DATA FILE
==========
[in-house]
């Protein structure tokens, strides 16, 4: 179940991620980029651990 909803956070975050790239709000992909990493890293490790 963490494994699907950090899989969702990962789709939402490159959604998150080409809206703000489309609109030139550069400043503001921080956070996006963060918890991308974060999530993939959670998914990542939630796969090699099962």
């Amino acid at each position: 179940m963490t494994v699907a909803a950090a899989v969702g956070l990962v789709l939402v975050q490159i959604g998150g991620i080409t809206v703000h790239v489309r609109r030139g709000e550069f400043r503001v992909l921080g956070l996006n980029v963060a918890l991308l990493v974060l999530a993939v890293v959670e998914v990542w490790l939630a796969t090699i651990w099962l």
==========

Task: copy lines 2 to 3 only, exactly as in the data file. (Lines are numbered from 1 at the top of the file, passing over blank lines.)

């Protein structure tokens, strides 16, 4: 179940991620980029651990 909803956070975050790239709000992909990493890293490790 963490494994699907950090899989969702990962789709939402490159959604998150080409809206703000489309609109030139550069400043503001921080956070996006963060918890991308974060999530993939959670998914990542939630796969090699099962």
């Amino acid at each position: 179940m963490t494994v699907a909803a950090a899989v969702g956070l990962v789709l939402v975050q490159i959604g998150g991620i080409t809206v703000h790239v489309r609109r030139g709000e550069f400043r503001v992909l921080g956070l996006n980029v963060a918890l991308l990493v974060l999530a993939v890293v959670e998914v990542w490790l939630a796969t090699i651990w099962l």